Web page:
Paul O’Neill, a former Treasury secretary who broke with George W. Bush over tax policy and then produced a book critical of the administration, died Saturday. He was 84.
O’Neill’s son, Paul O’Neill Jr. confirmed that his father died at his home in Pittsburgh after battling lung cancer for the last couple of years. After a few surgeries and chemotherapy, he decided against any further intervention four or five months ago, he said.
“There was some family here and he died peacefully,” the son said. “Based on his situation, it was a good exit.”
A former head of aluminum giant Alcoa, O’Neill served as Treasury secretary from 2001 to late 2002. He was forced to resign after he objected to a second round of tax cuts because of their impact on deficits.
After leaving the administration, O’Neill worked with author Ron Suskind on an explosive book covering his two years in the administration. O’Neill contended that the administration began planning the overthrow of Iraqi President Saddam Hussein right after Bush took office, eight months before the Sept. 11 terrorist attacks.
O’Neill depicted Bush as a disengaged president who didn’t encourage debate either at Cabinet meetings or in one-on-one discussions with Cabinet members. He said the lack of discussion in Cabinet meetings gave him the feeling that Bush “was like a blind man in a roomful of deaf people.”
He said major decisions were often made by Bush’s political team and
When the book, “The Price of Loyalty: George W. Bush, the White House and the Education of Paul O’Neill” came out in early 2004, Bush spokesman Scott McClellan discounted O’Neill’s descriptions of White House decision-making and said the president was “someone that leads and acts decisively on our biggest priorities.”
O’Neill said his purpose in collaborating on the book, for which he turned over 19,000 government documents to Suskind, was to generate a public discussion about the “current state of our political process and raise our expectations for what is possible.”
After leaving the Cabinet, O’Neill returned to Pittsburgh, where he had headed Alcoa from 1987 to 1999. He resumed working with the Pittsburgh Regional Health Care Initiative, a consortium of hospitals, medical societies and businesses studying ways to improve health care delivery in Western Pennsylvania. The subject had interested him since his days as a budget analyst in Washington with the Office of Management and Budget.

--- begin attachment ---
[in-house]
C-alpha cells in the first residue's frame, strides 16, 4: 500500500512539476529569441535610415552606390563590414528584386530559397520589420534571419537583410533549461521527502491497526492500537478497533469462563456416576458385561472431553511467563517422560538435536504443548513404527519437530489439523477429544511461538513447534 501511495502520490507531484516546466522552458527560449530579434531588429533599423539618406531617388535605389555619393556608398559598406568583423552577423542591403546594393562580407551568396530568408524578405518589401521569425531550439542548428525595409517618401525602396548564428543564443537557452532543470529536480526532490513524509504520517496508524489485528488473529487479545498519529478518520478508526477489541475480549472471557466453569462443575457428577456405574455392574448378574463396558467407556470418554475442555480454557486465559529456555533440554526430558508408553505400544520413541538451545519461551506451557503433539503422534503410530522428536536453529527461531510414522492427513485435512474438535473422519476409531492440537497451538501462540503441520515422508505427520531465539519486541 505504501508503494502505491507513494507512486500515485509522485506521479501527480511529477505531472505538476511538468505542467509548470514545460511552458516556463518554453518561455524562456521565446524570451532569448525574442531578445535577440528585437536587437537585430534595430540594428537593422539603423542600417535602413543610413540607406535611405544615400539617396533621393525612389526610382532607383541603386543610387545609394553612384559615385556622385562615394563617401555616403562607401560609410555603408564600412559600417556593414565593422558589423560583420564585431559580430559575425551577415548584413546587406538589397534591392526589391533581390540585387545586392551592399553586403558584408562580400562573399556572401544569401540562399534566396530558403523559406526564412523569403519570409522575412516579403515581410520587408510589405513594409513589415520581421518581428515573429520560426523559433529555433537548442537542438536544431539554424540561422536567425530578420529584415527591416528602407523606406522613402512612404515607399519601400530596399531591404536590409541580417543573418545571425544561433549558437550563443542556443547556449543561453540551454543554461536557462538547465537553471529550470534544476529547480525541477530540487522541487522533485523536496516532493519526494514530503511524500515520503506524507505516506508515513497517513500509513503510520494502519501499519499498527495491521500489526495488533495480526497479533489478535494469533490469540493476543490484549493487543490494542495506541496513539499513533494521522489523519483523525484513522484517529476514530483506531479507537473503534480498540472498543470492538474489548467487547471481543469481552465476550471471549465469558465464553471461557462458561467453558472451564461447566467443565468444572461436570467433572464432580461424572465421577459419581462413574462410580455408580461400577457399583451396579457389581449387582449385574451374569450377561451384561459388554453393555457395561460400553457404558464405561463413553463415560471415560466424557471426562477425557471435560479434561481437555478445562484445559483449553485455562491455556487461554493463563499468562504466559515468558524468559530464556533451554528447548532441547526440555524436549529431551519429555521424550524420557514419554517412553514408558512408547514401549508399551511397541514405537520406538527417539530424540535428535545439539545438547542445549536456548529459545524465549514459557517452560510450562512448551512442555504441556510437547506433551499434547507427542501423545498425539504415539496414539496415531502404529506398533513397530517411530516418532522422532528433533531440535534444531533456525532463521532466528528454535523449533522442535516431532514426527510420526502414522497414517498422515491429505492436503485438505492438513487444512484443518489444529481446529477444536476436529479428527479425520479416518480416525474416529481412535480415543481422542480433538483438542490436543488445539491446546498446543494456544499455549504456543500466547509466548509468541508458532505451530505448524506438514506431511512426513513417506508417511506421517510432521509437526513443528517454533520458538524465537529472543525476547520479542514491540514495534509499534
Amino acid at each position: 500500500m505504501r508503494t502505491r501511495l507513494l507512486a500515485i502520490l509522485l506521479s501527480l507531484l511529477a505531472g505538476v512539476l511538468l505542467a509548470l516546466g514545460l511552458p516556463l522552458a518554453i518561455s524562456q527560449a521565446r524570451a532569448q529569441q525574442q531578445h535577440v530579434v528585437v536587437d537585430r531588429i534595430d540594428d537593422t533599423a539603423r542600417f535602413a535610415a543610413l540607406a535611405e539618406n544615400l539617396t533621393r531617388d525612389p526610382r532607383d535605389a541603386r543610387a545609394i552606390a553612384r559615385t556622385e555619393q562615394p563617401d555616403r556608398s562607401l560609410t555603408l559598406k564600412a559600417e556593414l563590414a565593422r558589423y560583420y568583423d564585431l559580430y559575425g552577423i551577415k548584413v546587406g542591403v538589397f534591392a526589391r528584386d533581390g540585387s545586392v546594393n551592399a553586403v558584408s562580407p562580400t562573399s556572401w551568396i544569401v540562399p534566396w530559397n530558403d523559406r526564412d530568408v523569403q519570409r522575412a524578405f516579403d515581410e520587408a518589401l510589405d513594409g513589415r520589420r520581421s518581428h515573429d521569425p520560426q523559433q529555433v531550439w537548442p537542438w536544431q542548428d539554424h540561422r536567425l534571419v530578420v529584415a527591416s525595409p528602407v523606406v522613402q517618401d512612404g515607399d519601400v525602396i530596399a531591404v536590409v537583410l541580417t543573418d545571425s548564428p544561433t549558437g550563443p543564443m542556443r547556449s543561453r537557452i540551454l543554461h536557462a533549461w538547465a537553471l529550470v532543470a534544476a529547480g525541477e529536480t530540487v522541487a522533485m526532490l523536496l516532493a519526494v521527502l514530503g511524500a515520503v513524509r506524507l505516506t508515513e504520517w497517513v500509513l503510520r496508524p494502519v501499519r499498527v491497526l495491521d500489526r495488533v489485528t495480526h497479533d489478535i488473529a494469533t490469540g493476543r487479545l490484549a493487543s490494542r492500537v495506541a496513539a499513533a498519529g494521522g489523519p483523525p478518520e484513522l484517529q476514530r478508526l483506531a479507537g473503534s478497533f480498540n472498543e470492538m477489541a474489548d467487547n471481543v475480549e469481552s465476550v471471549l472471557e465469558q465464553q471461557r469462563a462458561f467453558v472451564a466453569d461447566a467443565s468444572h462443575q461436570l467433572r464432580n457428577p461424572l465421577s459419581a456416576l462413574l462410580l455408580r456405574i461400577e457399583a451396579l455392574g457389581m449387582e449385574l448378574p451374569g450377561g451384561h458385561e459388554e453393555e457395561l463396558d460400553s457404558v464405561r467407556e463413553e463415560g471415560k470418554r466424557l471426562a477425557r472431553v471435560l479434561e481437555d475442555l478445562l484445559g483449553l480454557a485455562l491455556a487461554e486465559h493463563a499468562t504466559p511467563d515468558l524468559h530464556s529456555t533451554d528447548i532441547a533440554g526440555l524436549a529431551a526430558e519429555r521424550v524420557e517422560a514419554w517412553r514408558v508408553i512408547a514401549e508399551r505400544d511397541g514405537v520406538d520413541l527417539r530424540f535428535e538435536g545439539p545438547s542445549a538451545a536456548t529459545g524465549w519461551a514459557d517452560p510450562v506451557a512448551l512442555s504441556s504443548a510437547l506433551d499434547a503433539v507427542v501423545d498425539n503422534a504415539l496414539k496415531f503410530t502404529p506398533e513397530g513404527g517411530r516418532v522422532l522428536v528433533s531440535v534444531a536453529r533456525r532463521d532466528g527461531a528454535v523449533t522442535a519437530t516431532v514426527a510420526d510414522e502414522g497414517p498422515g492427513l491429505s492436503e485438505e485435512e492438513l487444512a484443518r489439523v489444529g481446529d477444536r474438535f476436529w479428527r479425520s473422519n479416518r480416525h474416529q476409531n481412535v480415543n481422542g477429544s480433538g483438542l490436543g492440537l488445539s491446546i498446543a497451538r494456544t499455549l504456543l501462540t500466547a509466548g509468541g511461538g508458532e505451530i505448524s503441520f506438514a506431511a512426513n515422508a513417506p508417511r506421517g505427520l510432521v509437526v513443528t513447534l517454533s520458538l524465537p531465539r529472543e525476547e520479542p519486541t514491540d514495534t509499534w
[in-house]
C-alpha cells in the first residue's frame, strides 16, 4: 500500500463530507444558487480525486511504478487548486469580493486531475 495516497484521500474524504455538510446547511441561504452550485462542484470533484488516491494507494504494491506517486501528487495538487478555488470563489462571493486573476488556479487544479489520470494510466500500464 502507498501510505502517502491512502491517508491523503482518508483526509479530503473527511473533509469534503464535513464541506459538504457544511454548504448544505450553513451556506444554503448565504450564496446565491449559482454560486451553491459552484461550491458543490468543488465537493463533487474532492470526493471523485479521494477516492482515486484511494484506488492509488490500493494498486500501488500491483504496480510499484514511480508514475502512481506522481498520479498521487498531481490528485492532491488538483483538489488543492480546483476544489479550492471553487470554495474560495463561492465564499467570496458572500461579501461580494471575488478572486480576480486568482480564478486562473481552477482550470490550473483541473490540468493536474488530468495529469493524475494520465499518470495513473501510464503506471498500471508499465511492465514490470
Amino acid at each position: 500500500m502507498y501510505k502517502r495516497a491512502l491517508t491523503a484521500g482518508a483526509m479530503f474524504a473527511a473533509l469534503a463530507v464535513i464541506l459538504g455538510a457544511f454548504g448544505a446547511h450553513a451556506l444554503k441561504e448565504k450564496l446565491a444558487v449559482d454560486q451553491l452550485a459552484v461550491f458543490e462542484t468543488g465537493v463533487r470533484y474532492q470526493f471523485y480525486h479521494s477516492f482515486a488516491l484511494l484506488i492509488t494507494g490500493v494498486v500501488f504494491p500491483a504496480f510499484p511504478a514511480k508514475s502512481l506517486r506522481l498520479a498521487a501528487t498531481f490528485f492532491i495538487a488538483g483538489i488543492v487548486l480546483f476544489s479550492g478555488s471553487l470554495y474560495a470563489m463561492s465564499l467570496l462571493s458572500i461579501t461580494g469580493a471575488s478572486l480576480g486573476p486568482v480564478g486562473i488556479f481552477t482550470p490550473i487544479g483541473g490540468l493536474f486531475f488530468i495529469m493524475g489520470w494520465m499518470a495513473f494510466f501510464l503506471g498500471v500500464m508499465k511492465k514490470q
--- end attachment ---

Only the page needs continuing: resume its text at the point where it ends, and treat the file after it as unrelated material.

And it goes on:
He also devoted time in retirement to projects that would deliver clean drinking water to Africa. As Treasury secretary, O’Neill had focused attention on poverty and combating diseases such as AIDS in Africa, touring the continent with Irish rock star Bono.
Before joining Alcoa, O’Neill had been president from 1985 to 1987 of International Paper Co., a firm he had joined in 1977 after leaving OMB.
After graduating with an economics degree from California State University in Fresno in 1961, O’Neill joined the Veterans Administration in Washington, working as a computer systems analyst. He later moved to OMB and rose to become deputy director of the budget agency from 1974 to 1977, providing budget guidance to then-President Gerald Ford.
It was at OMB that O’Neill developed close working relationships with Cheney, who served as Ford’s chief of staff, and Alan Greenspan, who was head of Ford’s Council of Economic Advisers. Greenspan was chairman of the Federal Reserve during the time O’Neill was Treasury secretary.
O’Neill’s blunt speaking style more than once got him in trouble as Treasury secretary, sending the dollar into a tailspin briefly in his early days at Treasury when his comments about foreign exchange rates surprised markets. In the spring of 2001, O’Neill jolted markets again when during Wall Street’s worst week in 11 years, he blandly declared “markets go up and markets go down.”
He was more focused on the traditional Treasury secretary’s job of instilling confidence during times of turbulence later that year when he led the effort to get Wall Street re-opened after the Sept. 11 terror attacks. O’Neill was also instrumental following the attacks in beefing up the government’s programs to disrupt financing to terrorist groups.
Martin Crutsinger And Ron Todt, The Associated Press